“Oh, oh, oh. It’s burst into flames. Get out of the way, please . . . this is terrible . . . it’s burning, bursting into flames, and is falling . . . Oh! This is one of the worst . . . it’s a terrific sight . . .oh, the humanity.”
WLS radio, announcer Herbert Morrison
On May 6, 1937, the German airship Hindenburg, the largest dirigible ever built, explodes as it arrives in Lakehurst, New Jersey. Thirty-six people died in the fiery accident that has since become iconic, in part because of the live radio broadcast of the disaster.
A dirigible built to be the fastest, larget and most luxurious flying vessel of its time.
Here are some facts:
- More than 800 feet long
- A range of 8,000 miles
- Could carry 97 passengers
- Had a state-of-the-art Mercedes-Benz engine
- Filled with 7 million cubic feet of hydrogen, even though helium was known to be far safer, because it made the flying ship more maneuverable.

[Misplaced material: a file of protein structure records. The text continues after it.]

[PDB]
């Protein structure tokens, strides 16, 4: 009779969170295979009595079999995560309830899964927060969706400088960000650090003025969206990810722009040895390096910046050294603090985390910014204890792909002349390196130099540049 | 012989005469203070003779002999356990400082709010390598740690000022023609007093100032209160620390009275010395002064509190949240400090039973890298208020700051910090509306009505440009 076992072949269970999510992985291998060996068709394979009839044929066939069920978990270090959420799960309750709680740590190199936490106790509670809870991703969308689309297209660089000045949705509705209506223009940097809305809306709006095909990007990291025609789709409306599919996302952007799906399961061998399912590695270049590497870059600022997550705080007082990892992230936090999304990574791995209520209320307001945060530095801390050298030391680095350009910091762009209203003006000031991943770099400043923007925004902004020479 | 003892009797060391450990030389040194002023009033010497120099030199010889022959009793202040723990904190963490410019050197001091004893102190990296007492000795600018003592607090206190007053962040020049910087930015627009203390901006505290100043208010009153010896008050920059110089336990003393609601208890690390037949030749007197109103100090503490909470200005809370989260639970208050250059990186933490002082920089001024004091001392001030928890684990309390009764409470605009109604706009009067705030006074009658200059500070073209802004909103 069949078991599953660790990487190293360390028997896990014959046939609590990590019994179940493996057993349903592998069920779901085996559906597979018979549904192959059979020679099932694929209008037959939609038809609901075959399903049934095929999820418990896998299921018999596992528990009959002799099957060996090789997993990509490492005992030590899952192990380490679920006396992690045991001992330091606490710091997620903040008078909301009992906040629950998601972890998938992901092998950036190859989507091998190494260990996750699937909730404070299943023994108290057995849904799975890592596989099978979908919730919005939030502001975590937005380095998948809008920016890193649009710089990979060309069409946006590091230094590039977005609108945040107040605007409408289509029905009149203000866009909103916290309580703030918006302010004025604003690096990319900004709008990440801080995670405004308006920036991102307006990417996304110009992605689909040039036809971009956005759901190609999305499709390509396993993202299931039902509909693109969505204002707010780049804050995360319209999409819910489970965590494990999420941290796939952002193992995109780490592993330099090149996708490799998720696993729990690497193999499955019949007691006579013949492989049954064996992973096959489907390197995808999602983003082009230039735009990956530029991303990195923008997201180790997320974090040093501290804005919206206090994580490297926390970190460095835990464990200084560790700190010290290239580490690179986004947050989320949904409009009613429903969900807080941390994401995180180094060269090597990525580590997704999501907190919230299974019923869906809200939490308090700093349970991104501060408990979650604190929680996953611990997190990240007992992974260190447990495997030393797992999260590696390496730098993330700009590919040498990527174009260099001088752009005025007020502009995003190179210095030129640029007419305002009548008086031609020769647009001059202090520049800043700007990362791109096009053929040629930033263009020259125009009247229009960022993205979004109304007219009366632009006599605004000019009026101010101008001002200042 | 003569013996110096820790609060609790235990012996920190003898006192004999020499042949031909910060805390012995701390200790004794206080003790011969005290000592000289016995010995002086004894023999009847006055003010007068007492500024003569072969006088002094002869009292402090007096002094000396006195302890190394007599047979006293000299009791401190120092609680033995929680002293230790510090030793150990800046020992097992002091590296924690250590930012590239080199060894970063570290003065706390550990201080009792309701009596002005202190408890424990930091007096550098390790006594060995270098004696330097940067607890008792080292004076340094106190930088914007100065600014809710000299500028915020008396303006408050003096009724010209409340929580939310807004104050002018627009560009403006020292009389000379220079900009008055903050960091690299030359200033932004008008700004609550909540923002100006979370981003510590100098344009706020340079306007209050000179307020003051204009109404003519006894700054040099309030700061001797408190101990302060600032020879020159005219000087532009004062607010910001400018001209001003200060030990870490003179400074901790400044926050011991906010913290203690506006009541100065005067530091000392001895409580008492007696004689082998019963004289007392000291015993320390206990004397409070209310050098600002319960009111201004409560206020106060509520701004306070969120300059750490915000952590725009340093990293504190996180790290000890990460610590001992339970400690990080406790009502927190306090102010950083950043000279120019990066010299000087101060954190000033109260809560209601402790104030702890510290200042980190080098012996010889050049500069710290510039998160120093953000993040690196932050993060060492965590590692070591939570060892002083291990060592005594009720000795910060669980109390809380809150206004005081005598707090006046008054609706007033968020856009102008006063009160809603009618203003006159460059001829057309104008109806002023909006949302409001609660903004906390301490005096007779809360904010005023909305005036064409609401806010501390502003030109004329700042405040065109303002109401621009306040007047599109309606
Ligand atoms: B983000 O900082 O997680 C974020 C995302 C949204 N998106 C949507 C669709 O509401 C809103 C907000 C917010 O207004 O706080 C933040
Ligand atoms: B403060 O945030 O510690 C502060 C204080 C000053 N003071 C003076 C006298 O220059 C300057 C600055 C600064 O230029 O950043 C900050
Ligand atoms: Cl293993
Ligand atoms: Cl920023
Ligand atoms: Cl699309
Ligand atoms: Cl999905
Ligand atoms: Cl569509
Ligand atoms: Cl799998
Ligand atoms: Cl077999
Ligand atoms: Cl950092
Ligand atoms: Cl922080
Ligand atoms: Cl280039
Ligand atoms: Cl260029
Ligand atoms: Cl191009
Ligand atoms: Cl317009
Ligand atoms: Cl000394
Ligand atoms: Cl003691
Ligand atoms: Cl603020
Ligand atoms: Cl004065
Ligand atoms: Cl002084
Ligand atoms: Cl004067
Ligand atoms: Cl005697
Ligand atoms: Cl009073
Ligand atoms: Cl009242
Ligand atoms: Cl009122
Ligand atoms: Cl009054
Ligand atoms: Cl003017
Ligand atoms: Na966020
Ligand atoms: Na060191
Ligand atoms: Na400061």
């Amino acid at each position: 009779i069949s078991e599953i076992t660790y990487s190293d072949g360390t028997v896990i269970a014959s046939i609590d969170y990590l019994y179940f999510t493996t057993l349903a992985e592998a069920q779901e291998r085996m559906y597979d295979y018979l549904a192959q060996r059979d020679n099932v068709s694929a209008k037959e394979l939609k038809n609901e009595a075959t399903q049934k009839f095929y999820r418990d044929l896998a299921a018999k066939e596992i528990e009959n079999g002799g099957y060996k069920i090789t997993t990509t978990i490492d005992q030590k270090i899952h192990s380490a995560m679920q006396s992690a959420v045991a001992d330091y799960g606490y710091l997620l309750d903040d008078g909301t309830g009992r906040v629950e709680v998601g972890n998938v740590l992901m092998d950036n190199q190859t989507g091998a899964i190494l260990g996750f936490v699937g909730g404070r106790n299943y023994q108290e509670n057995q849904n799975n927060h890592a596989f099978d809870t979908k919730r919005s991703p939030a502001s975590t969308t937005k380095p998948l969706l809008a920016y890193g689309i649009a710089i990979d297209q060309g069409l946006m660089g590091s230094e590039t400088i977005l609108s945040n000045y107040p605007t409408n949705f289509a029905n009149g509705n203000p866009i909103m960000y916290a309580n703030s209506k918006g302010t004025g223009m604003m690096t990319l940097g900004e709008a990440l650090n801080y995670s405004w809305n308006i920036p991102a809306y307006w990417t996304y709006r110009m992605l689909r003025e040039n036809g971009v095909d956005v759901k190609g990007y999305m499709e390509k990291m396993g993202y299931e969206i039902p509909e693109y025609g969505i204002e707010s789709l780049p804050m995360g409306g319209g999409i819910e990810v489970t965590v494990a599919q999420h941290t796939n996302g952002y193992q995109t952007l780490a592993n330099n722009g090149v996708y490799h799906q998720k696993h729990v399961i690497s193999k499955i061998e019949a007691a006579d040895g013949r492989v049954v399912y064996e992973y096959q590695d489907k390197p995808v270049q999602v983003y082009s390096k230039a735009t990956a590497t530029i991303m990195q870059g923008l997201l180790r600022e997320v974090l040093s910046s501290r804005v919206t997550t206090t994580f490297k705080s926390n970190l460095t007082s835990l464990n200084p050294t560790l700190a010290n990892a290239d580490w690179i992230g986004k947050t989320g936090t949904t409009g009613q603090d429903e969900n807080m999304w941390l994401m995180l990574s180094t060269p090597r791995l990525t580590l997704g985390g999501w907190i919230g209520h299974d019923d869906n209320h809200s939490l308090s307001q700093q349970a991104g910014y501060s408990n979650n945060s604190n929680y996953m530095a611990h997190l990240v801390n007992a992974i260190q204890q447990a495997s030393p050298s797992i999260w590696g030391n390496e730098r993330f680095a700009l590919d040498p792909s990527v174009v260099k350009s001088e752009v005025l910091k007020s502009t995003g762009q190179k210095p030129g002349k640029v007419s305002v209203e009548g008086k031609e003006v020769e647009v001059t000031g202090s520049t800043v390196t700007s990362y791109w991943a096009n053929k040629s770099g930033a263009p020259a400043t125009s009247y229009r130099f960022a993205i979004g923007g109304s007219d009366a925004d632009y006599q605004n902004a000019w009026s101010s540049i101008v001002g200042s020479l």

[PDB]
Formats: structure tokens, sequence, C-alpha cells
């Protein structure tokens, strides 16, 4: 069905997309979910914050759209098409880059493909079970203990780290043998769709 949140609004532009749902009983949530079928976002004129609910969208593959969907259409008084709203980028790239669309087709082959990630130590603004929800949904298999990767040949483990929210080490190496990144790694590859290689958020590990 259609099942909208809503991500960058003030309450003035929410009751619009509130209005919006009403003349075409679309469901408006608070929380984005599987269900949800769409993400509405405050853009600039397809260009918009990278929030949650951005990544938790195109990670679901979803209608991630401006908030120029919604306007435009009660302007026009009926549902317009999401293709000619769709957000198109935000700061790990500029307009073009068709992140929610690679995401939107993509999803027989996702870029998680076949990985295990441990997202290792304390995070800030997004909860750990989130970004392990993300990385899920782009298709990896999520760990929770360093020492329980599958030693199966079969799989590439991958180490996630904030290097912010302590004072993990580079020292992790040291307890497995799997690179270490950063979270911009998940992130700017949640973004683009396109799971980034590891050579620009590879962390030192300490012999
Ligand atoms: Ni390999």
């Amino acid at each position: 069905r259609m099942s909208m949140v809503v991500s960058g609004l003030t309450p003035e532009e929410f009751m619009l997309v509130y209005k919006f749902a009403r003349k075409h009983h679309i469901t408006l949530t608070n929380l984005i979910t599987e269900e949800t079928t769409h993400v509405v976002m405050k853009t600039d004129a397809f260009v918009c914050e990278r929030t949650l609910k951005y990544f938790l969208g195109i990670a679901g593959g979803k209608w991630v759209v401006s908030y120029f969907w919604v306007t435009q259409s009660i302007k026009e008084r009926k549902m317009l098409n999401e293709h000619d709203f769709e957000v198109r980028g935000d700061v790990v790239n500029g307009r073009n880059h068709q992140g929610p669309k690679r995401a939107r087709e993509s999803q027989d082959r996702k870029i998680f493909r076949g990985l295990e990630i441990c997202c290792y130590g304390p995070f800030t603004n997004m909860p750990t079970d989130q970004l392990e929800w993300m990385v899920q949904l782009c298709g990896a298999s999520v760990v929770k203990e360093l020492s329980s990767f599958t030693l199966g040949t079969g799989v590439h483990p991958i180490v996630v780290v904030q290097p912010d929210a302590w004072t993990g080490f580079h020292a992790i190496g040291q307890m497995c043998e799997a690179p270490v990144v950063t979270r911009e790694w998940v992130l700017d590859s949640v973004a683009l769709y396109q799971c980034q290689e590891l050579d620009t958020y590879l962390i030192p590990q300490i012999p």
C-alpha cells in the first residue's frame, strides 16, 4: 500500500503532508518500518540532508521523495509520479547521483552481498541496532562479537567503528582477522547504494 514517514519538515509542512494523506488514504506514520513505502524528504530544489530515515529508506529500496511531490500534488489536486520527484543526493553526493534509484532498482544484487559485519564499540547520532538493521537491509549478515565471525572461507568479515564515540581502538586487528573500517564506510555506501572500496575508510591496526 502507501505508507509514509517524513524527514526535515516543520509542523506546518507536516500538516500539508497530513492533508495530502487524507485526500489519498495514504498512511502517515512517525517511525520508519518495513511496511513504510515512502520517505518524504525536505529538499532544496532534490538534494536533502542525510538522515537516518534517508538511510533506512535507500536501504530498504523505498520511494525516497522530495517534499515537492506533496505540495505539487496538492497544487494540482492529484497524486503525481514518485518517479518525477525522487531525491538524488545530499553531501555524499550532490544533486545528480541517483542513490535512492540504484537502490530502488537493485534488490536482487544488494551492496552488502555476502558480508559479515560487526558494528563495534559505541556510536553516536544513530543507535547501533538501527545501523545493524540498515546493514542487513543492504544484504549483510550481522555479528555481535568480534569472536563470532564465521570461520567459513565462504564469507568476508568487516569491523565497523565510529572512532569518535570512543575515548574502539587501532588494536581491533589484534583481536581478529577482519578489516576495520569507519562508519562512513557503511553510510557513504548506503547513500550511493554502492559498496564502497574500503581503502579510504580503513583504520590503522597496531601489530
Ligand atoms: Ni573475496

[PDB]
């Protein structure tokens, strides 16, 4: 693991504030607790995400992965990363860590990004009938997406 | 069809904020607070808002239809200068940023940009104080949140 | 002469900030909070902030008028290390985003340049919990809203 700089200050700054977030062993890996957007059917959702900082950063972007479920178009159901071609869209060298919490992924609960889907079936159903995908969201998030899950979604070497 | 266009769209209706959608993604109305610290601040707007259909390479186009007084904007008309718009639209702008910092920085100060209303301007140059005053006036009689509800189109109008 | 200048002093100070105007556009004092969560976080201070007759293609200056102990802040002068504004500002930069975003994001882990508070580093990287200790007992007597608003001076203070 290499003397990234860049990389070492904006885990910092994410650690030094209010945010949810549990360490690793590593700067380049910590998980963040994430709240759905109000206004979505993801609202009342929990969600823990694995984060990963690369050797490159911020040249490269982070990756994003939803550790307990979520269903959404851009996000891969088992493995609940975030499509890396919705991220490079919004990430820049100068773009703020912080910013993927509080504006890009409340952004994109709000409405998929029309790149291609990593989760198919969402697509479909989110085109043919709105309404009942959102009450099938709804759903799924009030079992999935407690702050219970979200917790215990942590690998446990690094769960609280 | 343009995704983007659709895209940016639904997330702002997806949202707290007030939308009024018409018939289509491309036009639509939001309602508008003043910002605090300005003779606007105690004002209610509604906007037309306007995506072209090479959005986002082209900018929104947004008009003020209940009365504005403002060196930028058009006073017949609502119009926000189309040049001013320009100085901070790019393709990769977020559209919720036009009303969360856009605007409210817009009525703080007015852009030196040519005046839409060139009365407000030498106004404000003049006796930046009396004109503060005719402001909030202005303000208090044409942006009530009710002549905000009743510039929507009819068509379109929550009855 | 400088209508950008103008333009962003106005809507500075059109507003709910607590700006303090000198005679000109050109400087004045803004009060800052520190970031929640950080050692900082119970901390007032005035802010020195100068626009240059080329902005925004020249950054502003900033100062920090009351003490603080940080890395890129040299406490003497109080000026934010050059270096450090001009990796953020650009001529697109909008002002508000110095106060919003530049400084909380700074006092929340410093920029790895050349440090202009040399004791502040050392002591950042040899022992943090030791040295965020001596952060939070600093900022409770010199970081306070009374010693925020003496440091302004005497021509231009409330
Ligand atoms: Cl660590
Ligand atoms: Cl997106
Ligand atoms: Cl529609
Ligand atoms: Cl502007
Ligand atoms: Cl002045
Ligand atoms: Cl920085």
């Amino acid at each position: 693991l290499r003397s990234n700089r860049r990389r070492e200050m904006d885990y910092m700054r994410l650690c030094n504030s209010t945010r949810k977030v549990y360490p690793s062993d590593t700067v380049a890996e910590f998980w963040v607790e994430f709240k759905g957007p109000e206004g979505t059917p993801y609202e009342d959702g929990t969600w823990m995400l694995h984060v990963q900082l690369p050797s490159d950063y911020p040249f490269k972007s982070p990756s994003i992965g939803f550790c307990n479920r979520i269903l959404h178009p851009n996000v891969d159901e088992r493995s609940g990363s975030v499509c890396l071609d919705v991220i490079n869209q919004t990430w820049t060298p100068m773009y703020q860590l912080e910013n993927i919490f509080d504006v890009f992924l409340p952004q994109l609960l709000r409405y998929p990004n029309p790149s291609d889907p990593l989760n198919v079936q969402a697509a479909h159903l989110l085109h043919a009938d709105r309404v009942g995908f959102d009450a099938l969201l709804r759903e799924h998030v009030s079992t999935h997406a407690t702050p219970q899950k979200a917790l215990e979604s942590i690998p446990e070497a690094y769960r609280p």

The Nazi’s symbol of national pride, the Hindenburg had made 10 successful ocean crossings the year before. Flying at a speed of 85 miles per hour, the Hindenburg was scheduled to arrive in New Jersey at 5 a.m. on May 6. Weather conditions pushed the arrival back to the late afternoon and then rain further delayed the docking at Lakehurst.
When the dirigible was finally cleared to dock, Captain Max Pruss brought the ship in too fast and had to order a reverse engine thrust. At 7:20 p.m., a gas leak was noticed. Within minutes, the tail blew up, sending flames hundreds of feet in the air and as far down as the ground below. A chain reaction caused the entire vessel to burn instantly. The nearly 1,000 spectators awaiting the Hindenburg‘s arrival felt the heat from a mile away. Some on the blimp attempted to jump for the landing cables at the docking station but most died when they missed. Others waited to jump until the blimp was closer to the ground as it fell. Those who were not critically injured from burns often suffered broken bones from the jump. Fifty-six people managed to survive.